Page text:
Walleyes range in size from a few inches to more than 20 pounds, but the average spring river fish is likely to be in the 1- to 3-pound range, or about 20 inches on average. For that reason it's not necessary for anglers to gear up with heavy tackle.
Basic bass-fishing gear will work fine for most river walleyes. Many anglers use standard spinning tackle with a 6-foot, medium-weight rod and 8-pound-test monofilament. Some anglers opt for baitcasting gear with braided line to thwart the inevitable snags, and some even use fly-fishing gear with monofilament line to take advantage of the longer rod's fish-handling capabilities.
The real crux of the matter when it comes to river walleye fishing is terminal tackle, which should include a two-way swivel with a foot of light line and a weight capable of keeping a bait or lure on the bottom. Small, flashy lures and spinners will work when current flows allow, but the most common offering is a worm-and-spinner rig. In either case, bring plenty of "ammo" because river bottoms are invariably rough and full of obstacles. Expect plenty of snags and prepare several terminal rigs ahead of time for quick and easy replacement.
Generally speaking, small lures resembling baitfish and No. 6 hooks for worm rigs should be more than adequate for most river walleye fishing. River walleye fishermen should be ready to adapt to existing conditions and try to match rigs that other successful anglers are using.
A good idea for anglers new to a particular river is to stop in at a local tackle shop and get the local experts to recommend tackle and rigs that are taking fish. Experiment when the fishing is slow but go with what works for the locals when the bite is on.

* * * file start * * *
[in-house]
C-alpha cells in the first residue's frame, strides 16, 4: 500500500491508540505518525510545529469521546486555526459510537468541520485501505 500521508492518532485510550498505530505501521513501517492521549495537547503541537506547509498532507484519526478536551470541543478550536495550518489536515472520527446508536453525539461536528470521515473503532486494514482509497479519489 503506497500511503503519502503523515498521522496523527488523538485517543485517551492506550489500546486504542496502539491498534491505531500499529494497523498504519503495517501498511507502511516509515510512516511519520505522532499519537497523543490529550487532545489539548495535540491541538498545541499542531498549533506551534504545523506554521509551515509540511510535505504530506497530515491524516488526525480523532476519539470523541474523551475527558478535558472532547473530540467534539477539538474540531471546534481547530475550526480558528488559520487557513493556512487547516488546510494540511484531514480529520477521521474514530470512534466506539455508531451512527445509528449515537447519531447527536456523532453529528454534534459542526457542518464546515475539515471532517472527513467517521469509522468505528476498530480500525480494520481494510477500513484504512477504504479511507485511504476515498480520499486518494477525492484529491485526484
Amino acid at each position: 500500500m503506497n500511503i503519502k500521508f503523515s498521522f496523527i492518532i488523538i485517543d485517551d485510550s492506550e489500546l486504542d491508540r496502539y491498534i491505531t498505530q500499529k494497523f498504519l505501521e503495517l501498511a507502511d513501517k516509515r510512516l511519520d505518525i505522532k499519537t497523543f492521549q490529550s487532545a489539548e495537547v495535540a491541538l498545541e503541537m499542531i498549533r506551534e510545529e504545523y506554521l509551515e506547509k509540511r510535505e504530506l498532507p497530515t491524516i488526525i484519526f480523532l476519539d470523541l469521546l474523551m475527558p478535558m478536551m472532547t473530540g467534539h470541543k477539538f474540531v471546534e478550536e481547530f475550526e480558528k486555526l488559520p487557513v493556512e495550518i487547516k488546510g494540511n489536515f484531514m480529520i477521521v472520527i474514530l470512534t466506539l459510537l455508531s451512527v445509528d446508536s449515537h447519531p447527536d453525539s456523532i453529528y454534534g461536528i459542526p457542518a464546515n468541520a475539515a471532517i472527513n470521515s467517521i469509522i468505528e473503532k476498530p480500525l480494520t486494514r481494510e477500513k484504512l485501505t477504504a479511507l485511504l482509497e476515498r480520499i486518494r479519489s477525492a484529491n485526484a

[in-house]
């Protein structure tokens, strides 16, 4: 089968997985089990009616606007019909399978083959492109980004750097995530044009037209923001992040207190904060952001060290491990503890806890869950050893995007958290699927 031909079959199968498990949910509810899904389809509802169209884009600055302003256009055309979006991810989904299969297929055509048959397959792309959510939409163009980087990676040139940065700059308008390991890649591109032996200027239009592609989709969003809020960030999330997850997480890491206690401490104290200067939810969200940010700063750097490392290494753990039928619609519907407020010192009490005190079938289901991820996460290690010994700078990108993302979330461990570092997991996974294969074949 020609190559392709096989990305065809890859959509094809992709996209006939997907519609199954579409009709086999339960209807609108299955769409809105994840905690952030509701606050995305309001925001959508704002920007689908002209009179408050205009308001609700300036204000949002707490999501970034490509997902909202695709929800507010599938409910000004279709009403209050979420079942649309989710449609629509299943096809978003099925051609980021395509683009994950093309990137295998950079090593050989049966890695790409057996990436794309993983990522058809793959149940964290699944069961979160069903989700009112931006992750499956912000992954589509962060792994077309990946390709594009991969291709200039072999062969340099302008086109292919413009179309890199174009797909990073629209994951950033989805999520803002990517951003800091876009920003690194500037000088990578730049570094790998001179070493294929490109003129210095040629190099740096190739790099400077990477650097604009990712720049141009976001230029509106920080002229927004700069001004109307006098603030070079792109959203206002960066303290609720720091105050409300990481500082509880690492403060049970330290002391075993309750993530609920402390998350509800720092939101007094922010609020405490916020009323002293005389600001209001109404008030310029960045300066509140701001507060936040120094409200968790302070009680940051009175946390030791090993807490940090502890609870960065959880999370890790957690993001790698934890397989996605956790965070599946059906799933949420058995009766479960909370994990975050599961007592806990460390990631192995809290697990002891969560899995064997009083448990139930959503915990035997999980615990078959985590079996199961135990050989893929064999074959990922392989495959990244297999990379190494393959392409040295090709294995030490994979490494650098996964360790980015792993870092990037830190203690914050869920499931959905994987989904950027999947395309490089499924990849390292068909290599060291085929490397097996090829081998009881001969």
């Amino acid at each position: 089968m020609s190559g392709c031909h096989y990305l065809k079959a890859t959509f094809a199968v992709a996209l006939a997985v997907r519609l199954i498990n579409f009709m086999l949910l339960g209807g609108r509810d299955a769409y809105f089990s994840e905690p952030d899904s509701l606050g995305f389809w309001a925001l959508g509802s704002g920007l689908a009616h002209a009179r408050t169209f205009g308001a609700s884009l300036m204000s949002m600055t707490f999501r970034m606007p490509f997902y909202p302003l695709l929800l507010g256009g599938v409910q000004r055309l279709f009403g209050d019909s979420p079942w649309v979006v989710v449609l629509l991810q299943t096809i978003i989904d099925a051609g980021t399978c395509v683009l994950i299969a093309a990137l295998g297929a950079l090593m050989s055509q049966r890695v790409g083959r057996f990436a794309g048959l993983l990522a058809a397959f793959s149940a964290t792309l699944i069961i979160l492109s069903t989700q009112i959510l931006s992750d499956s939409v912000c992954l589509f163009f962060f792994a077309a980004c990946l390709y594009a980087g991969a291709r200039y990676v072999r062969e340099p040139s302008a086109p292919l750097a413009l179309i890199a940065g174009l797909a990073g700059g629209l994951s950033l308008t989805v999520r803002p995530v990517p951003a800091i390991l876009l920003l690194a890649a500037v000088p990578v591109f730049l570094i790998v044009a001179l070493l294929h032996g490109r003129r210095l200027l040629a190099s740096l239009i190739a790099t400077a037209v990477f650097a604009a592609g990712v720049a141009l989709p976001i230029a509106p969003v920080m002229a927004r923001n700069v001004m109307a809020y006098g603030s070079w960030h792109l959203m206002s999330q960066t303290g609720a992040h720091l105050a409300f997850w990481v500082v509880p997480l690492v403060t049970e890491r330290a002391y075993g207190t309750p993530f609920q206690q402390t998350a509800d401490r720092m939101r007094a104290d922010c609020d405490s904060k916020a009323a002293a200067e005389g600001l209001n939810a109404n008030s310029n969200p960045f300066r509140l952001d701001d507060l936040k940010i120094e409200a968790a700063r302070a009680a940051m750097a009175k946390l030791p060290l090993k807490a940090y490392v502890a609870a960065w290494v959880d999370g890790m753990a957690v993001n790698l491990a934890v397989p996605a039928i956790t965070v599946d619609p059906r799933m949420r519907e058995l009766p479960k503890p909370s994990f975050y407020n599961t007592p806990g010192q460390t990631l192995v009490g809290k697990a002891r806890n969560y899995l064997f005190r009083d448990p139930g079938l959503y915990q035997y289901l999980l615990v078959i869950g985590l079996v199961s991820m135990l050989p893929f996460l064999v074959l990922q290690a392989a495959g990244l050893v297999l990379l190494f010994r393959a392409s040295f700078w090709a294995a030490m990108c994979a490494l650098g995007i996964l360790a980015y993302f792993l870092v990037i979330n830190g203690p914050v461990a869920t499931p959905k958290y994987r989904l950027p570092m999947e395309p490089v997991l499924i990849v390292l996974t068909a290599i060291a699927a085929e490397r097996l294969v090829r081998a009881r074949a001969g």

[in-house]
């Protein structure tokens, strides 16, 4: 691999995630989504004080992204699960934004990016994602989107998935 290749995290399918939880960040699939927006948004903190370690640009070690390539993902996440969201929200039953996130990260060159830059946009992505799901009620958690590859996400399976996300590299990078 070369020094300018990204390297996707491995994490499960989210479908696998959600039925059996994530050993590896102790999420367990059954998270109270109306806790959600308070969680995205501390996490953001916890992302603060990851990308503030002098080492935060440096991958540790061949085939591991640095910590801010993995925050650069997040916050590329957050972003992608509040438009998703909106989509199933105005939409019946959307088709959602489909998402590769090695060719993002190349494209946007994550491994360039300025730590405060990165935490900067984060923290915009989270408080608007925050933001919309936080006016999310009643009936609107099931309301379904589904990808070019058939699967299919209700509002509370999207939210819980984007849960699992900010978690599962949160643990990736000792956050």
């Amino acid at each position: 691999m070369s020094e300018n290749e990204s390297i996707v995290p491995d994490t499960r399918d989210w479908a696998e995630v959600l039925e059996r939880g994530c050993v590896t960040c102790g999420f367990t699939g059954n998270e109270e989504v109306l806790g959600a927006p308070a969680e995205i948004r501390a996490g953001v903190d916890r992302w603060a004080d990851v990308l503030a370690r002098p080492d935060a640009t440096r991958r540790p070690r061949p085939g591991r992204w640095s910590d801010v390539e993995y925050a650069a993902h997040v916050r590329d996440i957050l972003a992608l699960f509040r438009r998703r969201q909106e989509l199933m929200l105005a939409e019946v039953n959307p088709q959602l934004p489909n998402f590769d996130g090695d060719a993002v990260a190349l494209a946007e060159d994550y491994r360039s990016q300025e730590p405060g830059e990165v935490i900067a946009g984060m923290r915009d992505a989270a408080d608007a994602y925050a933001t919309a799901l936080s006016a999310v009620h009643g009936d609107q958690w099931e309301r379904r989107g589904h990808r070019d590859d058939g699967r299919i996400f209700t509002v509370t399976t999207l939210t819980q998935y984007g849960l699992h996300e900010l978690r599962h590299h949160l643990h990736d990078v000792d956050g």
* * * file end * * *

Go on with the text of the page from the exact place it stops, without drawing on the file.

— Stephen D. Carpenteri
DRESS FOR SUCCESS
Perhaps the greatest challenge to spring river walleye fishermen is the weather, which can vary from warm and sunny (not very good for walleye fishing) to blustery, stormy, rainy and cold. Generally, the worse the weather the better the walleye fishing, which means anglers should head for the water prepared for anything Mother Nature can dish out.
Waders with cleats or felt soles are a must for shoreline angling. Wicking layers of lightweight clothing are recommended because conditions often change from balmy to stormy in just a few minutes. It's much easier to pull off a layer or two if temperatures allow, but it's impossible to stay warm in a T-shirt and flannels when the wind comes up. Top off with waterproof rain gear that offers protection from the wind as well as occasional showers that often plague early-season anglers.
Experienced anglers bring two or three changes of gloves, at least one being waterproof, because they know they'll be spending a lot of time changing rigs, handling baits and dealing with lively walleyes that are none too interested in taking their place in the creel or on the stringer. Several packages of chemical hand warmers will help keep frigid digits warm, especially early and late in the day when walleyes are most active.
Because walleyes are popular schooling fish, it's generally considered proper etiquette to fish casting-close to other anglers, who sometimes are willing to impart their knowledge of the fishery and their own "secret" tactics to help other fishermen go home with a limit of 'eyes. Certainly, give fellow anglers room to work the water around them, and don't be afraid to move upstream or down to find fish. Expect company when the bite is on, and come prepared with extra lures, baits and terminal tackle for those days when snags seem to be the order of the day.
River fishing for spring walleyes is not rocket science but it does require a degree of knowledge, preparation and determination. Head for the water dressed for changing weather patterns and bring plenty of terminal tackle. Fishing deep in river rubble can be a challenge but that's where the spring walleyes are most likely to be found.